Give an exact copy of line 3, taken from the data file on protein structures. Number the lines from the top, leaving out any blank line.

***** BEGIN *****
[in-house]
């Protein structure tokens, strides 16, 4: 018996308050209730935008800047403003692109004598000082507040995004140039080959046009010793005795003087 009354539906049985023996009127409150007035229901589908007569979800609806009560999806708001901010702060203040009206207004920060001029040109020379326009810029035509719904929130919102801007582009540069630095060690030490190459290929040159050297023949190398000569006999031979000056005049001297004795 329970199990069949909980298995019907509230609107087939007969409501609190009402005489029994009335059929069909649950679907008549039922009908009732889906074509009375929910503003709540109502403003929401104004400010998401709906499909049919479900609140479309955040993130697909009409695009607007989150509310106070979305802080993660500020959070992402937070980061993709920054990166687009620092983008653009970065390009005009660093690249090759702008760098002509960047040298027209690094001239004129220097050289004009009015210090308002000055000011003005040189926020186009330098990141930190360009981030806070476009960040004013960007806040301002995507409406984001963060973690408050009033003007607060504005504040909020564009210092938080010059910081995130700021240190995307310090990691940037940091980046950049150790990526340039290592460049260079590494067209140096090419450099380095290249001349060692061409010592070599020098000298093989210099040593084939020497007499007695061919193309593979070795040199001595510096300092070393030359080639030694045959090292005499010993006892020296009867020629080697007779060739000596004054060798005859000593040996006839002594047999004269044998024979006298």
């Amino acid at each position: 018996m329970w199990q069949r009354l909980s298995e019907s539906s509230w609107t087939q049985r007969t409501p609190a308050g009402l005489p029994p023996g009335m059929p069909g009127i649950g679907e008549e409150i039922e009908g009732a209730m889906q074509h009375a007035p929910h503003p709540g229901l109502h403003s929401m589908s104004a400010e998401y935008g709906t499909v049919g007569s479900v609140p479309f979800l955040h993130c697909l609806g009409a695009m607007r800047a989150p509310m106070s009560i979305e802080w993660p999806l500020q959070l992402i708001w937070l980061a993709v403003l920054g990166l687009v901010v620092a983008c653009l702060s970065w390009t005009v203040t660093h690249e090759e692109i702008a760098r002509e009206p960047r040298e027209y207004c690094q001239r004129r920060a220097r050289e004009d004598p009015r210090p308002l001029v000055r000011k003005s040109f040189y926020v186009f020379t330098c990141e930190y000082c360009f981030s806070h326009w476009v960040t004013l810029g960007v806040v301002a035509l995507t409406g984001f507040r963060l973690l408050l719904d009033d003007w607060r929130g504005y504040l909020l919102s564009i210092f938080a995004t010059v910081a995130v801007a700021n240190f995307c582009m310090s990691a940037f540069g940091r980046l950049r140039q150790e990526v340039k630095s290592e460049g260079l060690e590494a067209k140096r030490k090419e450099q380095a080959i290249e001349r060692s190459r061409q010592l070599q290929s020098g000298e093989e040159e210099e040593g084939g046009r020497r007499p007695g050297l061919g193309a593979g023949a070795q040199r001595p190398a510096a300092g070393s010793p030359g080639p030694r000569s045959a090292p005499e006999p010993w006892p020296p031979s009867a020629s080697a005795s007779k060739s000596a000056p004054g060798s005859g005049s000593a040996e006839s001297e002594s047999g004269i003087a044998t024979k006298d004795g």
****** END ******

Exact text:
């Amino acid at each position: 018996m329970w199990q069949r009354l909980s298995e019907s539906s509230w609107t087939q049985r007969t409501p609190a308050g009402l005489p029994p023996g009335m059929p069909g009127i649950g679907e008549e409150i039922e009908g009732a209730m889906q074509h009375a007035p929910h503003p709540g229901l109502h403003s929401m589908s104004a400010e998401y935008g709906t499909v049919g007569s479900v609140p479309f979800l955040h993130c697909l609806g009409a695009m607007r800047a989150p509310m106070s009560i979305e802080w993660p999806l500020q959070l992402i708001w937070l980061a993709v403003l920054g990166l687009v901010v620092a983008c653009l702060s970065w390009t005009v203040t660093h690249e090759e692109i702008a760098r002509e009206p960047r040298e027209y207004c690094q001239r004129r920060a220097r050289e004009d004598p009015r210090p308002l001029v000055r000011k003005s040109f040189y926020v186009f020379t330098c990141e930190y000082c360009f981030s806070h326009w476009v960040t004013l810029g960007v806040v301002a035509l995507t409406g984001f507040r963060l973690l408050l719904d009033d003007w607060r929130g504005y504040l909020l919102s564009i210092f938080a995004t010059v910081a995130v801007a700021n240190f995307c582009m310090s990691a940037f540069g940091r980046l950049r140039q150790e990526v340039k630095s290592e460049g260079l060690e590494a067209k140096r030490k090419e450099q380095a080959i290249e001349r060692s190459r061409q010592l070599q290929s020098g000298e093989e040159e210099e040593g084939g046009r020497r007499p007695g050297l061919g193309a593979g023949a070795q040199r001595p190398a510096a300092g070393s010793p030359g080639p030694r000569s045959a090292p005499e006999p010993w006892p020296p031979s009867a020629s080697a005795s007779k060739s000596a000056p004054g060798s005859g005049s000593a040996e006839s001297e002594s047999g004269i003087a044998t024979k006298d004795g």